Finally, in the 1980's, comes the most recent meaning of blue moon--the second full moon in a month. I first became aware of the new meaning of the term in late May 1988 when it seemed all the radio stations and newspapers were carrying an item on this interesting bit of "old folklore". At the MUN Folklore & Language Archive we get calls from all over, from people wondering about bits of folklore, and in that month I got calls about blue moons. You see there were two full moons that month. There hasn't been such a month since then, until this month. December 1990 has full moons on the 2nd and the 31st.

In 1988 I searched high and low for a reference to the term having this meaning, or for any other term used to describe two moons in a single calendar month. But it was all in vain. There just seemed to be no history to this term. Through that research I uncovered the information on other meanings of "blue moon." But not this blue moon, meaning number six.

This month, with the new "blue moon" coming on, I started getting calls again and I searched harder this time. I had already exhausted all the usual sources of historical and astronomical dictionaries, indexes of proverbial sayings and the like. A brand new edition of the huge Oxford English Dictionary had come out in the meantime, but even that seemed to have nothing on this new usage. A new tack was called for. Almost every day I used computer networks to contact other folklorists around the world (in fact I send this column all around the world each week on one of the networks), so I started with them. But no one could give me an earlier use of the term than the 1988 wire stories. I then turned to other computer networks, for scientists and especially astronomers. Still no luck. "Blue moon" seemed to be a truly modern piece of folklore, masquerading as something old.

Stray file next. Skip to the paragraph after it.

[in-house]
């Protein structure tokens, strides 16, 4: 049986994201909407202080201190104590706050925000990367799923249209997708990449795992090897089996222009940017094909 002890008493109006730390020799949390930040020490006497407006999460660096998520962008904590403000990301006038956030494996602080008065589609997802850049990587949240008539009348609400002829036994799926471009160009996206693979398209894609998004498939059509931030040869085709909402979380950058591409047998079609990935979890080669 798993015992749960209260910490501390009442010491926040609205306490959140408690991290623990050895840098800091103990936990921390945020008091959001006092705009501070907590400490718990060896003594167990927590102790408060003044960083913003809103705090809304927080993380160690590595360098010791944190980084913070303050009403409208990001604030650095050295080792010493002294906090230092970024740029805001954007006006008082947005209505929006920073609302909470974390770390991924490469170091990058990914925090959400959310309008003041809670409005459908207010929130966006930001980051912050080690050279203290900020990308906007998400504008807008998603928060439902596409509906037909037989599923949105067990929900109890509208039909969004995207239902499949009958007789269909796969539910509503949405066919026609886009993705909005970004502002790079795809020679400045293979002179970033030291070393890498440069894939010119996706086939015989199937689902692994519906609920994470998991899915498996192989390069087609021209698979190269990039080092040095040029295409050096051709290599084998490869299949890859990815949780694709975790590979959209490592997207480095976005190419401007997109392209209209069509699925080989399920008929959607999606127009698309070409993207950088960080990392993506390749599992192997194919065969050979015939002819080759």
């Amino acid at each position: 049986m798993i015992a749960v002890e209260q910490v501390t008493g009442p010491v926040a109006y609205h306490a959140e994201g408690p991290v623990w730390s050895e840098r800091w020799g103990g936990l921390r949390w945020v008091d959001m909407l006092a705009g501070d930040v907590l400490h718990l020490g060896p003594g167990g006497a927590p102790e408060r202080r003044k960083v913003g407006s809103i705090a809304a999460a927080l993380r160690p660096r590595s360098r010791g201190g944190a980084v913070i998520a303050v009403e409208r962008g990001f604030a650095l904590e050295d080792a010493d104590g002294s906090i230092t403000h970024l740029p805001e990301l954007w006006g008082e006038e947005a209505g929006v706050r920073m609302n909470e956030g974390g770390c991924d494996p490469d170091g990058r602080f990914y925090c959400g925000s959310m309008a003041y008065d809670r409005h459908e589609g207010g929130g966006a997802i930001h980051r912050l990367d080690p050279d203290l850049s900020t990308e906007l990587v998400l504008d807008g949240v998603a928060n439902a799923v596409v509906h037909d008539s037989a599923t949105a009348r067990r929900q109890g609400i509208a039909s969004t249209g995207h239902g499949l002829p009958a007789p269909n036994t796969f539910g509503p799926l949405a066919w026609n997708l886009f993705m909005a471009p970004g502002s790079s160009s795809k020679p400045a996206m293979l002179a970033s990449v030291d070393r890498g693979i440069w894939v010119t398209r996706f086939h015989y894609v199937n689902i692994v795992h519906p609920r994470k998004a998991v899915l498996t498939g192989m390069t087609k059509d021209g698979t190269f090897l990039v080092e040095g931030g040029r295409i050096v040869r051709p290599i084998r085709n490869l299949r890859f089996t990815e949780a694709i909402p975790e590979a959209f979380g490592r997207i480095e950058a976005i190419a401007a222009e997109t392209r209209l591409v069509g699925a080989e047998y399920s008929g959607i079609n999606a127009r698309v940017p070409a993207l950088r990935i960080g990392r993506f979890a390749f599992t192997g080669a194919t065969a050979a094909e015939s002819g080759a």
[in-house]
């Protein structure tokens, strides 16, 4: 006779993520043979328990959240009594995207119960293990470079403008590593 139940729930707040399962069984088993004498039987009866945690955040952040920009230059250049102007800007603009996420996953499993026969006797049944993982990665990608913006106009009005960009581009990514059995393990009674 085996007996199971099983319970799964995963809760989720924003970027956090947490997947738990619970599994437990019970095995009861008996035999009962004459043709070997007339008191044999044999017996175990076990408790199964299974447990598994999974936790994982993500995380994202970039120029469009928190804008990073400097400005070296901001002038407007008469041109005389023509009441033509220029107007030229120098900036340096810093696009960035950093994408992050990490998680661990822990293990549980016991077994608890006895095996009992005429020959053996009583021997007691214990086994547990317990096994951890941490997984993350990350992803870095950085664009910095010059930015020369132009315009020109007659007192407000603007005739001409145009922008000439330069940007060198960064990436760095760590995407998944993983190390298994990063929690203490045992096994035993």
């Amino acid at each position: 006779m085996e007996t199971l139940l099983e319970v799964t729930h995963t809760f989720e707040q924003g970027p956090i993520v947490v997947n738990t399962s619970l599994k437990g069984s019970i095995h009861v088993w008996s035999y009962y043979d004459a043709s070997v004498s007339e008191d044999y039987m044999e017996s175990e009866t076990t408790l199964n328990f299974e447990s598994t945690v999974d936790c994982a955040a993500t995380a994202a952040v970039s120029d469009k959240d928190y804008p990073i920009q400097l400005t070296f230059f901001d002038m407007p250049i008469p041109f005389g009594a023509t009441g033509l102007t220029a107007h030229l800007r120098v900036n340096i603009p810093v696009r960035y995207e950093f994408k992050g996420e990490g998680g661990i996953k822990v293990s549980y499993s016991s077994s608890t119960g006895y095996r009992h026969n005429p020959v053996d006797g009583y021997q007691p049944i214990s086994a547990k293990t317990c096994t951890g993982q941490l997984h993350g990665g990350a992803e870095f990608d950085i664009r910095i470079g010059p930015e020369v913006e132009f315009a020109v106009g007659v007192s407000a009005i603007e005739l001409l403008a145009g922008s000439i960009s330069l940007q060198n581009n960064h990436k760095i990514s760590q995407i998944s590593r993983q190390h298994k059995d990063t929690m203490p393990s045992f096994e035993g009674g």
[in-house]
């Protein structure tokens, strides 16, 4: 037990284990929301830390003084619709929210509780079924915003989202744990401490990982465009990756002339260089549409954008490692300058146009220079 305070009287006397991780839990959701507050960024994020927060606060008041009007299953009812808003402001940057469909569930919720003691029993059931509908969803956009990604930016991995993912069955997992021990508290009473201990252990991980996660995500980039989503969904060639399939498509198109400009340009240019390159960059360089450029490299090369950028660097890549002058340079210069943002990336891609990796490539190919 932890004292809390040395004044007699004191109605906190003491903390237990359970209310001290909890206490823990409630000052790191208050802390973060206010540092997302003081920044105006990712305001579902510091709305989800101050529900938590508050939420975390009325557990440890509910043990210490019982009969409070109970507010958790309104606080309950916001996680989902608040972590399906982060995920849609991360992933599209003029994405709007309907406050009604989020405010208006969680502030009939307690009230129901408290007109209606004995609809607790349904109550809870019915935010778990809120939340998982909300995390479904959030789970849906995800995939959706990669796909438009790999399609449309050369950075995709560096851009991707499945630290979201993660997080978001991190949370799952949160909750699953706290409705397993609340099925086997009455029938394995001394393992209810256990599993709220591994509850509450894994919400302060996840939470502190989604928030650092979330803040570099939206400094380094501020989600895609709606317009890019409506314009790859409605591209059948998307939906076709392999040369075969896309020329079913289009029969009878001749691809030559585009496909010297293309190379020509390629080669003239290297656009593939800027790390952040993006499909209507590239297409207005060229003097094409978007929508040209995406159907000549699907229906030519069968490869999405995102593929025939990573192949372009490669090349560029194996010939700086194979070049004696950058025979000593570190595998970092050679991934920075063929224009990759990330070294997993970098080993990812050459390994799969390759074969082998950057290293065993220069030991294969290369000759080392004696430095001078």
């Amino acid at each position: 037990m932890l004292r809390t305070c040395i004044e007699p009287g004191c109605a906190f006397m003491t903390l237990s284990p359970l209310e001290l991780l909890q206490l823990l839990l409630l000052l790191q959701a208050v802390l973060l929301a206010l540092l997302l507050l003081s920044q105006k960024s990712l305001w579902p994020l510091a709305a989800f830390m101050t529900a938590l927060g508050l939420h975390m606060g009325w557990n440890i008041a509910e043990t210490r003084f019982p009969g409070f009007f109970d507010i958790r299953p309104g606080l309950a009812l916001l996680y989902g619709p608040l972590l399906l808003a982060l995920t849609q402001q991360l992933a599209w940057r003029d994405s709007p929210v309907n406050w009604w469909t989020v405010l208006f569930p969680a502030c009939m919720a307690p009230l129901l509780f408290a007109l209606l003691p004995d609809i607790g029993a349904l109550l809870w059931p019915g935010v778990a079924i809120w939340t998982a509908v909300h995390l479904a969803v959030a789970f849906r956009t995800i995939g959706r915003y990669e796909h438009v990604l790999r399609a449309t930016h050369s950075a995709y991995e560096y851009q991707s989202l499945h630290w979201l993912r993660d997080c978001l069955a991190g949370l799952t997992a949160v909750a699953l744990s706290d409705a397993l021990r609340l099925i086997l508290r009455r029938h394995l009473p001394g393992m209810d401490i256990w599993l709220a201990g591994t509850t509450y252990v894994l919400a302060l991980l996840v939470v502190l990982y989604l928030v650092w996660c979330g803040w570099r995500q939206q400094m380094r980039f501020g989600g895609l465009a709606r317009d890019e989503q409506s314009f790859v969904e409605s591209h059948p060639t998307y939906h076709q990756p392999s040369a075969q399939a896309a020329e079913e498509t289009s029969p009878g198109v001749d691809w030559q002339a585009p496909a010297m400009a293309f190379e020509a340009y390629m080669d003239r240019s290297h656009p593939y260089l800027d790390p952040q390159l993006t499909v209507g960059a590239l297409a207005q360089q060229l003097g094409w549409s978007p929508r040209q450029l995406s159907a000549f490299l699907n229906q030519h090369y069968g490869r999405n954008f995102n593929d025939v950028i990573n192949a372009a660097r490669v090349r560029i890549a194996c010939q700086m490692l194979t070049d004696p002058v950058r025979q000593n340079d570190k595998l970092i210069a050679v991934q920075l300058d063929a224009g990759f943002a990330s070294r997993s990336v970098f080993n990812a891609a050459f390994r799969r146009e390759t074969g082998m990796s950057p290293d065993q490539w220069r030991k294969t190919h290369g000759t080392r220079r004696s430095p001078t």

Then I remembered that the term was a question in one of the Trivial Pursuit boxes, the "Genus II edition," which was published in 1986. Trivial Pursuit is a fine company for scholars--they keep all their files and they can tell you the source of any bit of information in their games. Yes, they told me, that question came from a certain children's "Facts and Records" book, published in 1985. Where the authors of that book got it, no one seems to know.

The term, used this way, must have been very, very local before the publication of the children's book, so local that it was never written down by amateur or professional astronomers, or by the newspapers which might have been searched by dictionary makers. it certainly was very rare. Perhaps it was even made up by the authors of the children's book as a safeguard against plagiarism. This is sometimes done in order to be able to prove in a law court that a later work has stolen from your own -- how else would they have gotten something which you invented? Well, if that is what the authors did, they have lost out because the term immediately entered the folklore of the modern world and it has become as living a meaning of the term "blue moon" as any of the earlier ones. Since it has a kind of technical meaning which most of the earlier meanings lacked, it will probably last a whole lot longer, too. "Old folklore" it is not, but real folklore it is.

*Philip Hisock is Archivist at the Memorial University of Newfoundland Folklore and Language Archive.